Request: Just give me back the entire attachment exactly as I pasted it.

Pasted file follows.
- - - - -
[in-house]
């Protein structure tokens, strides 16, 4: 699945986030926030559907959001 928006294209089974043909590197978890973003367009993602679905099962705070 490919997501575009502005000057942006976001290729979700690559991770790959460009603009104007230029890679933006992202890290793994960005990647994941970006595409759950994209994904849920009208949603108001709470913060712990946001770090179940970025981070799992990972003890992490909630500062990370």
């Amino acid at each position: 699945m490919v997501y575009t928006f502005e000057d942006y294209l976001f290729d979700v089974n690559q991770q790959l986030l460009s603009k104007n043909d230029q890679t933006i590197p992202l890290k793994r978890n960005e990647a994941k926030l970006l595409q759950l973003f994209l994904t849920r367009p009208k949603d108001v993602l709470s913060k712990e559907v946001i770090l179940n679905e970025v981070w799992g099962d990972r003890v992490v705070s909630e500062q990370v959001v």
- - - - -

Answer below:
[in-house]
């Protein structure tokens, strides 16, 4: 699945986030926030559907959001 928006294209089974043909590197978890973003367009993602679905099962705070 490919997501575009502005000057942006976001290729979700690559991770790959460009603009104007230029890679933006992202890290793994960005990647994941970006595409759950994209994904849920009208949603108001709470913060712990946001770090179940970025981070799992990972003890992490909630500062990370």
């Amino acid at each position: 699945m490919v997501y575009t928006f502005e000057d942006y294209l976001f290729d979700v089974n690559q991770q790959l986030l460009s603009k104007n043909d230029q890679t933006i590197p992202l890290k793994r978890n960005e990647a994941k926030l970006l595409q759950l973003f994209l994904t849920r367009p009208k949603d108001v993602l709470s913060k712990e559907v946001i770090l179940n679905e970025v981070w799992g099962d990972r003890v992490v705070s909630e500062q990370v959001v």